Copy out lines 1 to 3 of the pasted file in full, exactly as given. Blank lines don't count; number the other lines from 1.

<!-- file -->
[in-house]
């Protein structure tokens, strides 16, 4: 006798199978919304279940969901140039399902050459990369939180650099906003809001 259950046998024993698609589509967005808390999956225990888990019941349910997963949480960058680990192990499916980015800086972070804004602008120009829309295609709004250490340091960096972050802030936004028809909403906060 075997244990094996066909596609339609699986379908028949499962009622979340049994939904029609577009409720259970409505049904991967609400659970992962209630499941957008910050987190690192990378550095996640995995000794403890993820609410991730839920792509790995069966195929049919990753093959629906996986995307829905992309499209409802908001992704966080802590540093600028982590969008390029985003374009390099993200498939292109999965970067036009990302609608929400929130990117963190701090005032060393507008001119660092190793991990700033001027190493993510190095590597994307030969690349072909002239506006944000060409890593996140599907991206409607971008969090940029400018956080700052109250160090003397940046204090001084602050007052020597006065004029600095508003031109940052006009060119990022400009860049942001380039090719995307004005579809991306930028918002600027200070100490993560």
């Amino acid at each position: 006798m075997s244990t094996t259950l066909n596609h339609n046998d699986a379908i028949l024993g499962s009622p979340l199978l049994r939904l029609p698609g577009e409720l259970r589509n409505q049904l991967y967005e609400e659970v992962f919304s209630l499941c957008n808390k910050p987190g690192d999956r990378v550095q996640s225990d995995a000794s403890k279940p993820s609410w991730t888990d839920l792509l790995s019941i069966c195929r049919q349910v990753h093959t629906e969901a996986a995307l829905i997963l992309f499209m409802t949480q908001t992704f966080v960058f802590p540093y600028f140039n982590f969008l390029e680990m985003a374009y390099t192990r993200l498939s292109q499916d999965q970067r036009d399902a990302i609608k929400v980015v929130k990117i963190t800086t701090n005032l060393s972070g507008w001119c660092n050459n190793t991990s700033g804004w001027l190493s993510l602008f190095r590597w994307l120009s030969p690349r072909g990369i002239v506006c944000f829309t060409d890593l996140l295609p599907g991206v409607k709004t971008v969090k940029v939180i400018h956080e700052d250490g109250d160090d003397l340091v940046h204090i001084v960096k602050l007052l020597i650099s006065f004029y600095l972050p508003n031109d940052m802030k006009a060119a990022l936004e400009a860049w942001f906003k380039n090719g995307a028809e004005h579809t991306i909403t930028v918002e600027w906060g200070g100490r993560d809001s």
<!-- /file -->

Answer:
[in-house]
């Protein structure tokens, strides 16, 4: 006798199978919304279940969901140039399902050459990369939180650099906003809001 259950046998024993698609589509967005808390999956225990888990019941349910997963949480960058680990192990499916980015800086972070804004602008120009829309295609709004250490340091960096972050802030936004028809909403906060 075997244990094996066909596609339609699986379908028949499962009622979340049994939904029609577009409720259970409505049904991967609400659970992962209630499941957008910050987190690192990378550095996640995995000794403890993820609410991730839920792509790995069966195929049919990753093959629906996986995307829905992309499209409802908001992704966080802590540093600028982590969008390029985003374009390099993200498939292109999965970067036009990302609608929400929130990117963190701090005032060393507008001119660092190793991990700033001027190493993510190095590597994307030969690349072909002239506006944000060409890593996140599907991206409607971008969090940029400018956080700052109250160090003397940046204090001084602050007052020597006065004029600095508003031109940052006009060119990022400009860049942001380039090719995307004005579809991306930028918002600027200070100490993560």
């Amino acid at each position: 006798m075997s244990t094996t259950l066909n596609h339609n046998d699986a379908i028949l024993g499962s009622p979340l199978l049994r939904l029609p698609g577009e409720l259970r589509n409505q049904l991967y967005e609400e659970v992962f919304s209630l499941c957008n808390k910050p987190g690192d999956r990378v550095q996640s225990d995995a000794s403890k279940p993820s609410w991730t888990d839920l792509l790995s019941i069966c195929r049919q349910v990753h093959t629906e969901a996986a995307l829905i997963l992309f499209m409802t949480q908001t992704f966080v960058f802590p540093y600028f140039n982590f969008l390029e680990m985003a374009y390099t192990r993200l498939s292109q499916d999965q970067r036009d399902a990302i609608k929400v980015v929130k990117i963190t800086t701090n005032l060393s972070g507008w001119c660092n050459n190793t991990s700033g804004w001027l190493s993510l602008f190095r590597w994307l120009s030969p690349r072909g990369i002239v506006c944000f829309t060409d890593l996140l295609p599907g991206v409607k709004t971008v969090k940029v939180i400018h956080e700052d250490g109250d160090d003397l340091v940046h204090i001084v960096k602050l007052l020597i650099s006065f004029y600095l972050p508003n031109d940052m802030k006009a060119a990022l936004e400009a860049w942001f906003k380039n090719g995307a028809e004005h579809t991306i909403t930028v918002e600027w906060g200070g100490r993560d809001s």